Death and Taxes

The saying you know. “There is nothing certain in this world – only death and taxes.” Having just celebrated yet another birthday in the sixties, getting ever closer to the closer and every month paying the government the tax on my wages and that of my employees, I am trapped in the reality of certainty.

It is inexorable. There is nothing I can do to escape either. No magic pill and no accountant with Mandrake-like qualities can realise an escape hatch for me. Even religion leaves me without any sort of verifiable hope that there is an out. All of them have some ’if’ clause in them. If you do this, live this, pray this, walk this, suffer this, then maybe (no certainty) you’ll get pie in the sky when you die. This is at best unsatisfying and at worst, depressing in the extreme. “Pay your dues or else,” makes for a hard God or set of gods.

Which is why a small episode in the life of the wandering Jewish teacher we call Jesus has that hint of variance in it which sparks imagination and excitement.

One of his disciples is asked if Jesus pays the two days’ wages for the Jewish religion’s temple tax which was collected every year. This helped fund their religious structure: buildings, priests, ongoing expenses.

Sound familiar? Jesus’ disciple gives an affirmative answer, and later at home, there is discussion about that very issue. Jesus asks Simon, “What do you think, from whom do the kings of the earth take tribute? From their sons or from others?”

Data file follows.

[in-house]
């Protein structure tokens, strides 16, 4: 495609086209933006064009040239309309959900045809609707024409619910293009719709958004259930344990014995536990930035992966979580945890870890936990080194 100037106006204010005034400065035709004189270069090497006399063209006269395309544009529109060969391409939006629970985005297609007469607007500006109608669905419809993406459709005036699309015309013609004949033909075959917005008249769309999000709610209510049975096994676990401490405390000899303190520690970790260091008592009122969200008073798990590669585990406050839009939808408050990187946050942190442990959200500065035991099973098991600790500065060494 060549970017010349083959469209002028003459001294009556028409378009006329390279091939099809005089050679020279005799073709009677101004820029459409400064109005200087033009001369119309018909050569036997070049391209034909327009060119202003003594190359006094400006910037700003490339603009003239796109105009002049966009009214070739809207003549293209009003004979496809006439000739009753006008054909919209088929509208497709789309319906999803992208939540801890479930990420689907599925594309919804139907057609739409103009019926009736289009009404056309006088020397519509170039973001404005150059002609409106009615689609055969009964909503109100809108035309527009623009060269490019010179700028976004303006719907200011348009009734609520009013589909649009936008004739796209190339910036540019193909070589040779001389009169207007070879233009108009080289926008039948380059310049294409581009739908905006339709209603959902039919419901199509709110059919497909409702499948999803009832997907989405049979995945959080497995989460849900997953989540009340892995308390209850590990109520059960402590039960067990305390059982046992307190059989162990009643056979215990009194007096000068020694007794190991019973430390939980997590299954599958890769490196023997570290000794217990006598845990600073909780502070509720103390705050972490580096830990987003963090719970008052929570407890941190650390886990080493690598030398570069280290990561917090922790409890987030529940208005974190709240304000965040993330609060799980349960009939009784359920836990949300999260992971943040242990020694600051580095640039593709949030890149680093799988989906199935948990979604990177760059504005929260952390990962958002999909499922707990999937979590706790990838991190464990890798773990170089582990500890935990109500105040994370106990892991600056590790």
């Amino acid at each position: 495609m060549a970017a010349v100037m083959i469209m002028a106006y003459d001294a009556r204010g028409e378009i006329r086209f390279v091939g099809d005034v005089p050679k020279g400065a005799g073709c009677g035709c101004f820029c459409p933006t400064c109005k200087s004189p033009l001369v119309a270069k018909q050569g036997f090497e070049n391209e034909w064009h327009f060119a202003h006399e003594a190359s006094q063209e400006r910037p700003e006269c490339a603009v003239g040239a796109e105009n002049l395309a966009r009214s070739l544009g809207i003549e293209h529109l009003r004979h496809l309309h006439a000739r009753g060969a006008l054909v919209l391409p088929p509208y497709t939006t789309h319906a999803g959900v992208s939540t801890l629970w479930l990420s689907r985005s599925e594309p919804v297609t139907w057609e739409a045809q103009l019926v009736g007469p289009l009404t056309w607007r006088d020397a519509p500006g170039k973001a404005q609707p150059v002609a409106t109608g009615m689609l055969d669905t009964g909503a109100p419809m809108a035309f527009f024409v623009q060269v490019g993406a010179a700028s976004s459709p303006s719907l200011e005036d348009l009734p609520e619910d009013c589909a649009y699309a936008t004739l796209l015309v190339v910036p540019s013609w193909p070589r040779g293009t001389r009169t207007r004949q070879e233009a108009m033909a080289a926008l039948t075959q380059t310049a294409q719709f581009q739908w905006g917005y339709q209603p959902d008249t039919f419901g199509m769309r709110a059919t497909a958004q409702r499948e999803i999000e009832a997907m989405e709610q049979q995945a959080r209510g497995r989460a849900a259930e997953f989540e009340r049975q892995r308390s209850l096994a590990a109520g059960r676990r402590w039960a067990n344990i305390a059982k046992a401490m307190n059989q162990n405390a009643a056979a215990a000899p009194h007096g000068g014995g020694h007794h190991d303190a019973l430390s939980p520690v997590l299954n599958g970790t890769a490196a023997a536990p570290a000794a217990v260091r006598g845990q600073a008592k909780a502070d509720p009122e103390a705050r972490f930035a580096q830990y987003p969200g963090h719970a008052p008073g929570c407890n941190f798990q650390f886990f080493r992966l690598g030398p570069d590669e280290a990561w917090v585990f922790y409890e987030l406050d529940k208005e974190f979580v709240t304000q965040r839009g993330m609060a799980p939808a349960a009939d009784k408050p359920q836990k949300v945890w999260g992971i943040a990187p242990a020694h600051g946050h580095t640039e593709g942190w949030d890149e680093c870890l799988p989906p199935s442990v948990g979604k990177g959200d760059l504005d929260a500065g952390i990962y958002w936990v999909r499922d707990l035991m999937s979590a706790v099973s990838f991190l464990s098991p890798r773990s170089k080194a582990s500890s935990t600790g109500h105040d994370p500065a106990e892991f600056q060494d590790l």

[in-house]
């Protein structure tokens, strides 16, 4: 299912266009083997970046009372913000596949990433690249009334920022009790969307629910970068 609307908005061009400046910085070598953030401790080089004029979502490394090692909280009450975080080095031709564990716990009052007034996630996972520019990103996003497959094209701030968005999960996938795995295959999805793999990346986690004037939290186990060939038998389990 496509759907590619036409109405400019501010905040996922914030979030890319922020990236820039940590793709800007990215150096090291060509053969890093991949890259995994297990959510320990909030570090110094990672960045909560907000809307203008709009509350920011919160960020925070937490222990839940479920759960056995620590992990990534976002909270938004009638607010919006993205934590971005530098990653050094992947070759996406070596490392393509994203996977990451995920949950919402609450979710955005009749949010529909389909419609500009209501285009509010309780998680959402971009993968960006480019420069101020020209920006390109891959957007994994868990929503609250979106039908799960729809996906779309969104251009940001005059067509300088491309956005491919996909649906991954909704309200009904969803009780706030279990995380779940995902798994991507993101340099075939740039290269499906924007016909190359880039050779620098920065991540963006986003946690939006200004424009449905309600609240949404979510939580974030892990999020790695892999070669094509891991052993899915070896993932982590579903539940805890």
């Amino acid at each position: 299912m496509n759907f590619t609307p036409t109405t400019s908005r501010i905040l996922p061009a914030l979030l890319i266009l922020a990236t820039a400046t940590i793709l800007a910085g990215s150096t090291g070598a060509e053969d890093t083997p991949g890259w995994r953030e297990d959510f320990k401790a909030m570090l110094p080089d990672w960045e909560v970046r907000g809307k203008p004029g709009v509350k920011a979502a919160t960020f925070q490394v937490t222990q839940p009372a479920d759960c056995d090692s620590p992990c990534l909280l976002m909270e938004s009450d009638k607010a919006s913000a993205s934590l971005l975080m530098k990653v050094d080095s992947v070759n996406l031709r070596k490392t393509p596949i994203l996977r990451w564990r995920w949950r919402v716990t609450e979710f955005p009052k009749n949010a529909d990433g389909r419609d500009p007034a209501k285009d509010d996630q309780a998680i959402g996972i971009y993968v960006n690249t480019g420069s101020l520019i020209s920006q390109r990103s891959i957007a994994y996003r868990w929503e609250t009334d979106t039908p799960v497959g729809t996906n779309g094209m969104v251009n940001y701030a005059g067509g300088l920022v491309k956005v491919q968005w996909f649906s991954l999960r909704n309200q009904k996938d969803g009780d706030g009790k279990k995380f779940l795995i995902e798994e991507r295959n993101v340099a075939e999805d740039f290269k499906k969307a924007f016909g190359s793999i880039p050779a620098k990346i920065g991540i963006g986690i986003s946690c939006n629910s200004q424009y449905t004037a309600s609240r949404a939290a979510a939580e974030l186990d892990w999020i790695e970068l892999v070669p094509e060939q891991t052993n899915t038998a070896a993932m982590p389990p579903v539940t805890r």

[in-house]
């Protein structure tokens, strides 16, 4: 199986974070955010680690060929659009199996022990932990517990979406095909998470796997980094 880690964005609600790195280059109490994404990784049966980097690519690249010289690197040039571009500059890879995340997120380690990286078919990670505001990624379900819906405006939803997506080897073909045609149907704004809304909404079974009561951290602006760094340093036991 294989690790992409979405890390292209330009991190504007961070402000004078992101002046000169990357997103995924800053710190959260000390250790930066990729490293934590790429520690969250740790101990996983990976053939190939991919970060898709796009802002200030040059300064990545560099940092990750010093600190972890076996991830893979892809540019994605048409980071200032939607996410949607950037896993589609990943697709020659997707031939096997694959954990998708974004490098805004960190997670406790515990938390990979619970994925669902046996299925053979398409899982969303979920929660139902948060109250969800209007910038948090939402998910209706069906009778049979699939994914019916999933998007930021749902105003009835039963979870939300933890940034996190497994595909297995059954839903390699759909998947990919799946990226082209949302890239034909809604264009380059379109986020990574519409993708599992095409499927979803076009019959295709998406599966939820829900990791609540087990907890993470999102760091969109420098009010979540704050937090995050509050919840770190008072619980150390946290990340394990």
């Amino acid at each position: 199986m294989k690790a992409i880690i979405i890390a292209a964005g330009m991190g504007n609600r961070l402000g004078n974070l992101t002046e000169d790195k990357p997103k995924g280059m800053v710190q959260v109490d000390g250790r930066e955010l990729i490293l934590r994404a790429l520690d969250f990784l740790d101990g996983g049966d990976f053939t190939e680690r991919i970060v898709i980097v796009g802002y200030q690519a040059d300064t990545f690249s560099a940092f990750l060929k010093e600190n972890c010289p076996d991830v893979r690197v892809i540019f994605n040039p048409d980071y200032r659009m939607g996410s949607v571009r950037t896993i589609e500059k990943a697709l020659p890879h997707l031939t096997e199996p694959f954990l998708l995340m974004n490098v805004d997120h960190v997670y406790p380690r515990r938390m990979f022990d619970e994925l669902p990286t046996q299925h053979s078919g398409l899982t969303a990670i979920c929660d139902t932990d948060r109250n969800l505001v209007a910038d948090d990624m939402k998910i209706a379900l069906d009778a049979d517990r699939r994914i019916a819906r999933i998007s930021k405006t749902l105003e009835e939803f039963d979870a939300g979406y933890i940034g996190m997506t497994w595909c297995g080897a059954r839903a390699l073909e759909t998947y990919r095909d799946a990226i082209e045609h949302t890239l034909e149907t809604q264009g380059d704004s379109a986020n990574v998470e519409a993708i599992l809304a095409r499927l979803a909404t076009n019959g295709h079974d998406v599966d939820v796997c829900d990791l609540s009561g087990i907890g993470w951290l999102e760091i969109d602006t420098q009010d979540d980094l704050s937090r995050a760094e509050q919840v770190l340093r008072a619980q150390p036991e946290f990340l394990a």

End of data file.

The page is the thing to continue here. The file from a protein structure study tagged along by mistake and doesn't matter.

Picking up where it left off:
Simon answers, “From others.” Jesus says to him, “Then the sons are free. However, not to give offense to them, go to the sea and cast a hook, and takes the first fish that comes up, and when you open its mouth, you will find a shekel; take that and give it to them for me and for yourself.”

This, to me, is Jesus saying, “Let them have their observances for the moment, but let’s hang a ‘Gone Fishing’ sign over it for the future.” What if that has become the reality? That the struggle each of us has in paying any religious price that will quell fear, engender peace, rest our spirits, has been paid?

Is Jesus saying by this act, that he will provide the price if only we will hang that ‘Gone Fishing’ sign on our religious door. To me, it’s an opening, that if we take his words and relax, instead of stress about it all and let a living, now relationship with him take the place of religious observance, it is the end of our so-called human certainty about the inevitable and a new understanding of what it means to be spiritually aware and awake.

A footnote if you please. As a Christian, I have enjoyed the friendship of many ‘Gone Fishing’ people around the world. Some of it in church buildings. The practice of a Christian religion with all its structures, rules, parliaments and administrations is often (regrettably) far away from the freedom and the liberty of actual belief in the person of Jesus and the sharing of that with others in or outside a ‘church’ building. What I hope for is a less religious, and a more relational approach in our spiritual lives.

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